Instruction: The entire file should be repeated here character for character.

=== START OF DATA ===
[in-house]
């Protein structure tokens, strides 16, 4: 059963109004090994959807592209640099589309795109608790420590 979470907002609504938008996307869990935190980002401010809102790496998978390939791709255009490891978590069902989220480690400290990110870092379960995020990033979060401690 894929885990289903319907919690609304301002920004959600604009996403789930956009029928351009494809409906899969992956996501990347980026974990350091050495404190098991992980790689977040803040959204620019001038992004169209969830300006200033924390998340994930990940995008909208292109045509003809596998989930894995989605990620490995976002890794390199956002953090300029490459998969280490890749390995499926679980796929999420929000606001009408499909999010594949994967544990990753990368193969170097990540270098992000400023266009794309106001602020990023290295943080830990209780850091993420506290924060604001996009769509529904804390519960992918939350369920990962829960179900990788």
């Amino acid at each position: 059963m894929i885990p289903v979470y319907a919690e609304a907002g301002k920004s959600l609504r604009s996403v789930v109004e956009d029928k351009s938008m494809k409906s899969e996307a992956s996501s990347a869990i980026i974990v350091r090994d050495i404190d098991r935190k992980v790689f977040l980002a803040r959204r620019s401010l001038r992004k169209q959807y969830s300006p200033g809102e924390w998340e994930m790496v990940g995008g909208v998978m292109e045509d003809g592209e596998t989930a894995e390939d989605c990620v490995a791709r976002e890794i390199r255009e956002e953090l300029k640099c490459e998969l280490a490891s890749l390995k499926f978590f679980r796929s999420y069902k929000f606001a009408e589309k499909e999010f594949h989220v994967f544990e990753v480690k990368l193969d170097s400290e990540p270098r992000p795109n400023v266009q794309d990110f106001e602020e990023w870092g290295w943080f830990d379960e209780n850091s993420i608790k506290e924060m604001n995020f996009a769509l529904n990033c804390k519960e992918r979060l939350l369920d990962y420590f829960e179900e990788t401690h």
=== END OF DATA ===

[in-house]
């Protein structure tokens, strides 16, 4: 059963109004090994959807592209640099589309795109608790420590 979470907002609504938008996307869990935190980002401010809102790496998978390939791709255009490891978590069902989220480690400290990110870092379960995020990033979060401690 894929885990289903319907919690609304301002920004959600604009996403789930956009029928351009494809409906899969992956996501990347980026974990350091050495404190098991992980790689977040803040959204620019001038992004169209969830300006200033924390998340994930990940995008909208292109045509003809596998989930894995989605990620490995976002890794390199956002953090300029490459998969280490890749390995499926679980796929999420929000606001009408499909999010594949994967544990990753990368193969170097990540270098992000400023266009794309106001602020990023290295943080830990209780850091993420506290924060604001996009769509529904804390519960992918939350369920990962829960179900990788």
């Amino acid at each position: 059963m894929i885990p289903v979470y319907a919690e609304a907002g301002k920004s959600l609504r604009s996403v789930v109004e956009d029928k351009s938008m494809k409906s899969e996307a992956s996501s990347a869990i980026i974990v350091r090994d050495i404190d098991r935190k992980v790689f977040l980002a803040r959204r620019s401010l001038r992004k169209q959807y969830s300006p200033g809102e924390w998340e994930m790496v990940g995008g909208v998978m292109e045509d003809g592209e596998t989930a894995e390939d989605c990620v490995a791709r976002e890794i390199r255009e956002e953090l300029k640099c490459e998969l280490a490891s890749l390995k499926f978590f679980r796929s999420y069902k929000f606001a009408e589309k499909e999010f594949h989220v994967f544990e990753v480690k990368l193969d170097s400290e990540p270098r992000p795109n400023v266009q794309d990110f106001e602020e990023w870092g290295w943080f830990d379960e209780n850091s993420i608790k506290e924060m604001n995020f996009a769509l529904n990033c804390k519960e992918r979060l939350l369920d990962y420590f829960e179900e990788t401690h």